Lupus affects everyone-not just the person with the disease, but friends and family as well. If you know or care about someone living with lupus, you can make an enormous contribution to her wellbeing with your support, understanding, and positive attitude. It's also important that you understand how the changes in her life may affect yours.

What is Lupus?

Lupus develops when the immune system, which normally attacks germs and viruses, instead attacks healthy tissues of the body. No one is sure why this happens.

This attack can cause inflammation, which leads to redness, pain and swelling in the affected parts of the body. These include the joints, skin, kidneys, lungs, blood vessels, heart, or brain. Some of the most common symptoms of lupus include fatigue, painful or swollen joints, skin rashes, or kidney problems.

Lupus symptoms, as well as treatment for these symptoms, vary from person to person. Learning more about lupus is a good step toward understanding and helping the person you care about. It can help you cope with the disease, too.

Resources listed on this page can help you learn more.

For the Family

Because lupus may affect a person in many ways, it can affect her relationships with others too. Her role and responsibilities within her family might change, which will probably make your role change, too.

One of the most important things a person living with lupus can do to stay healthy and prevent lupus "flares" (times when lupus symptoms become worse) is to avoid stressful situations.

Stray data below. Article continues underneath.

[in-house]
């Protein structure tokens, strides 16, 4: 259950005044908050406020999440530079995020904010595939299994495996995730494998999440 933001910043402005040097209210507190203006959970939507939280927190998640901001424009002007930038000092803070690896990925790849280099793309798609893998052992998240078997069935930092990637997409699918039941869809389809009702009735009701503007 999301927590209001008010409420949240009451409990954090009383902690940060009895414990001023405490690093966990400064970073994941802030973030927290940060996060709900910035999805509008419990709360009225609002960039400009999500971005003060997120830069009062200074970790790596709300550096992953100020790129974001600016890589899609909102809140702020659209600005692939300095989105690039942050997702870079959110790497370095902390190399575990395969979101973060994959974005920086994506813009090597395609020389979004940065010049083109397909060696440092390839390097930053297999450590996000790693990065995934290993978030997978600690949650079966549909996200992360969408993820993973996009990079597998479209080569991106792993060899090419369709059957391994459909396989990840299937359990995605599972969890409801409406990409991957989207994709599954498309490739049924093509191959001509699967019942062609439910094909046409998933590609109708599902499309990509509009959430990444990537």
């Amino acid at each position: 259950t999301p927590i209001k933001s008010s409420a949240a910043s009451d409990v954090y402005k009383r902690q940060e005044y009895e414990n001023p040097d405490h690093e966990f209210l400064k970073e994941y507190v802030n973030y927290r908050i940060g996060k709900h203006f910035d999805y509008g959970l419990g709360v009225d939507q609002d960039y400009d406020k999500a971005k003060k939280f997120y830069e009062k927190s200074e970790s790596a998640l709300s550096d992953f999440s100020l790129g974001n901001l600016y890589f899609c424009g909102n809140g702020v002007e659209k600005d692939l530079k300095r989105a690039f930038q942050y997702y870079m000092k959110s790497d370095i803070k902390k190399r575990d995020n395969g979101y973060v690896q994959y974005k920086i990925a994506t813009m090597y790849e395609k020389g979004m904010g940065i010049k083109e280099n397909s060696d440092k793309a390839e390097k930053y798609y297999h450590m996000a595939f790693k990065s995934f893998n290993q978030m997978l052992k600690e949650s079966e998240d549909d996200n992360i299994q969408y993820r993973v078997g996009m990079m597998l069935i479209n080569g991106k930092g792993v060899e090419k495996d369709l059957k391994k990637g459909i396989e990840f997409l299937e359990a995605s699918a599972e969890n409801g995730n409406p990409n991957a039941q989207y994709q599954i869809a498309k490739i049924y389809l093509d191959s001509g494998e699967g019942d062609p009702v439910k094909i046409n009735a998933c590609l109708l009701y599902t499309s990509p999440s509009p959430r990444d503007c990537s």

Families can work together to limit stress and support the family member they care about.

Doctors and other professionals, such as nurses and social workers, can help families do this too.

"Work as a team. Understand what is going on in the daily life of the person you care about, and how you can together make it successful."

How Lupus Can Affect Someone's Life

If someone you know or care about is living with lupus, these are some of the common things she - and you - might have to cope with:

  • Fatigue. This can affect her life in many different ways. Even getting a lot of sleep and rest does not always make a person with lupus feel better.
  • Changes in how she looks. Depending on her symptoms and treatment, a person with lupus might have changes in skin, hair, or weight. These changes in appearance can be emotionally hard to deal with.
  • Changes in what she can do physically. People with lupus may feel isolated because they are tired and need a lot of rest, or have to avoid the sun. Because of this, the person you care about may have to make changes in her work and social schedules.
  • Family concerns. She and her family might feel overwhelmed by her diagnosis. The family might feel confused, helpless, or afraid.
  • Roles and responsibilities of people in the family may need to change.
  • Effects of certain drugs. Some drugs used to treat lupus can cause a person to be anxious, moody, depressed, forgetful, or have personality changes. It is important for family and friends to understand these effects and support the person living with lupus.
  • Depression. A person with lupus might feel sad or depressed. Medications might also cause these feelings. Encourage her to talk with you, her doctor, representatives of her faith community, and other friends and family who can help her cope with these feelings.
  • Concern for the future. Not knowing how lupus will affect her in the future can make planning difficult.

Adapted primarily from "Living with Lupus," NIAMS

Tips for Family Members

  • Talk openly with your family member living with lupus. Encourage her to be honest with you.
  • Learn about lupus and help others in your family learn about it, so they can understand how it affects people with the disease as well as their families.
  • Discuss with your family member what kind of support she needs.
  • Acknowledge her accomplishments, no matter how small.
  • Be thoughtful. If you donÕt understand something, ask questions.
  • Use the resources on this page, such as groups for families and caregivers.

This information is provided by the Bureau of Environmental Health within the Department of Public Health.